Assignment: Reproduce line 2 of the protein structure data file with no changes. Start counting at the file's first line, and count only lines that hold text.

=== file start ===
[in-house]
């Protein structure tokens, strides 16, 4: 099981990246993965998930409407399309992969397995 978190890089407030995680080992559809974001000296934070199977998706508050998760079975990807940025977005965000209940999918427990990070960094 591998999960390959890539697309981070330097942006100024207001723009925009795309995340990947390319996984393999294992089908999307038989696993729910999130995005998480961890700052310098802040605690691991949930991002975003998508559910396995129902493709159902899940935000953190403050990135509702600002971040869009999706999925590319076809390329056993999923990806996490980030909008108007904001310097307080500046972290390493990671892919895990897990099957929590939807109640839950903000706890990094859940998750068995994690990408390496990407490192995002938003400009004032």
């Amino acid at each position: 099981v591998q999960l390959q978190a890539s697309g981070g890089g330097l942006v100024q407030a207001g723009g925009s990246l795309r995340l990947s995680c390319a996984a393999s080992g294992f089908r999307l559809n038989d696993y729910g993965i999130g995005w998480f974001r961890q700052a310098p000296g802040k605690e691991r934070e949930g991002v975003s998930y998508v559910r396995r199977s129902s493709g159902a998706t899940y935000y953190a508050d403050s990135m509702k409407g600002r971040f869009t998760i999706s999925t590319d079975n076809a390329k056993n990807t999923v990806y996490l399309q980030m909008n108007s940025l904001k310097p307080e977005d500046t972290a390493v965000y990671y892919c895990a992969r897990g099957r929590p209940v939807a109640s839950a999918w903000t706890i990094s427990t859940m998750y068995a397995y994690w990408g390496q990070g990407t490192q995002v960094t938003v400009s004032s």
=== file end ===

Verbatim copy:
């Protein structure tokens, strides 16, 4: 099981990246993965998930409407399309992969397995 978190890089407030995680080992559809974001000296934070199977998706508050998760079975990807940025977005965000209940999918427990990070960094 591998999960390959890539697309981070330097942006100024207001723009925009795309995340990947390319996984393999294992089908999307038989696993729910999130995005998480961890700052310098802040605690691991949930991002975003998508559910396995129902493709159902899940935000953190403050990135509702600002971040869009999706999925590319076809390329056993999923990806996490980030909008108007904001310097307080500046972290390493990671892919895990897990099957929590939807109640839950903000706890990094859940998750068995994690990408390496990407490192995002938003400009004032």